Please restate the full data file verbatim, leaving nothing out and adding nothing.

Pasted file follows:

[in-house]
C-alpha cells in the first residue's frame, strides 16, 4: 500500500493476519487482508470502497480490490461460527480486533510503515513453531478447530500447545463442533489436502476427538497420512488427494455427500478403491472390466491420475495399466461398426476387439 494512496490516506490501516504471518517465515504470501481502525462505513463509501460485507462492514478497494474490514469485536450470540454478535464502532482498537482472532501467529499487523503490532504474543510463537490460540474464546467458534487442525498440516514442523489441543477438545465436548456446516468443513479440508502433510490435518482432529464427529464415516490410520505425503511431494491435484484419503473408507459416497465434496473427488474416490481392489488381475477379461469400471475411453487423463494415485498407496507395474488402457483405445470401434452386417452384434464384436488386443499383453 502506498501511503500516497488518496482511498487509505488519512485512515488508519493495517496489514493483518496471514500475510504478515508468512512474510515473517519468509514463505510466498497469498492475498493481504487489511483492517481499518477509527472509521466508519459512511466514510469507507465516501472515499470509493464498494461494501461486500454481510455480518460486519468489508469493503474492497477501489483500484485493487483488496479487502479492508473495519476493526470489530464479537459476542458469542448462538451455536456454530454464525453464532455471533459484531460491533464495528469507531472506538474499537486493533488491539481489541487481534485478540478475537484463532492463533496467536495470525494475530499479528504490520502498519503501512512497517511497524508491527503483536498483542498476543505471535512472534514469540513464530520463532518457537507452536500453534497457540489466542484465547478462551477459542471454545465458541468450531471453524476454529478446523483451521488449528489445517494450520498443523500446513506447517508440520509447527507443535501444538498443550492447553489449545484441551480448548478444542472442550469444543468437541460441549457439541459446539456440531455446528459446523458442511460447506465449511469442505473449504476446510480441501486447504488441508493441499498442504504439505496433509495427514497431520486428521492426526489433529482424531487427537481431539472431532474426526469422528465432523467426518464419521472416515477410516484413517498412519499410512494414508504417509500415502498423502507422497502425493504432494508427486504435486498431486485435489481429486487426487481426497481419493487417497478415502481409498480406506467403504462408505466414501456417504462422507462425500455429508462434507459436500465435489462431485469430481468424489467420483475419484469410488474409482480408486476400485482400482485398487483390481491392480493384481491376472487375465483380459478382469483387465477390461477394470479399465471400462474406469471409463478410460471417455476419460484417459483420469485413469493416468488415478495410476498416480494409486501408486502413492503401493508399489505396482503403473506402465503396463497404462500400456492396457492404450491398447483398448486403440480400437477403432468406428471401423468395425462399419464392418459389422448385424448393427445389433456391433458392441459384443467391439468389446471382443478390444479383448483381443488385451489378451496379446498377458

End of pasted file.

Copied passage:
[in-house]
C-alpha cells in the first residue's frame, strides 16, 4: 500500500493476519487482508470502497480490490461460527480486533510503515513453531478447530500447545463442533489436502476427538497420512488427494455427500478403491472390466491420475495399466461398426476387439 494512496490516506490501516504471518517465515504470501481502525462505513463509501460485507462492514478497494474490514469485536450470540454478535464502532482498537482472532501467529499487523503490532504474543510463537490460540474464546467458534487442525498440516514442523489441543477438545465436548456446516468443513479440508502433510490435518482432529464427529464415516490410520505425503511431494491435484484419503473408507459416497465434496473427488474416490481392489488381475477379461469400471475411453487423463494415485498407496507395474488402457483405445470401434452386417452384434464384436488386443499383453 502506498501511503500516497488518496482511498487509505488519512485512515488508519493495517496489514493483518496471514500475510504478515508468512512474510515473517519468509514463505510466498497469498492475498493481504487489511483492517481499518477509527472509521466508519459512511466514510469507507465516501472515499470509493464498494461494501461486500454481510455480518460486519468489508469493503474492497477501489483500484485493487483488496479487502479492508473495519476493526470489530464479537459476542458469542448462538451455536456454530454464525453464532455471533459484531460491533464495528469507531472506538474499537486493533488491539481489541487481534485478540478475537484463532492463533496467536495470525494475530499479528504490520502498519503501512512497517511497524508491527503483536498483542498476543505471535512472534514469540513464530520463532518457537507452536500453534497457540489466542484465547478462551477459542471454545465458541468450531471453524476454529478446523483451521488449528489445517494450520498443523500446513506447517508440520509447527507443535501444538498443550492447553489449545484441551480448548478444542472442550469444543468437541460441549457439541459446539456440531455446528459446523458442511460447506465449511469442505473449504476446510480441501486447504488441508493441499498442504504439505496433509495427514497431520486428521492426526489433529482424531487427537481431539472431532474426526469422528465432523467426518464419521472416515477410516484413517498412519499410512494414508504417509500415502498423502507422497502425493504432494508427486504435486498431486485435489481429486487426487481426497481419493487417497478415502481409498480406506467403504462408505466414501456417504462422507462425500455429508462434507459436500465435489462431485469430481468424489467420483475419484469410488474409482480408486476400485482400482485398487483390481491392480493384481491376472487375465483380459478382469483387465477390461477394470479399465471400462474406469471409463478410460471417455476419460484417459483420469485413469493416468488415478495410476498416480494409486501408486502413492503401493508399489505396482503403473506402465503396463497404462500400456492396457492404450491398447483398448486403440480400437477403432468406428471401423468395425462399419464392418459389422448385424448393427445389433456391433458392441459384443467391439468389446471382443478390444479383448483381443488385451489378451496379446498377458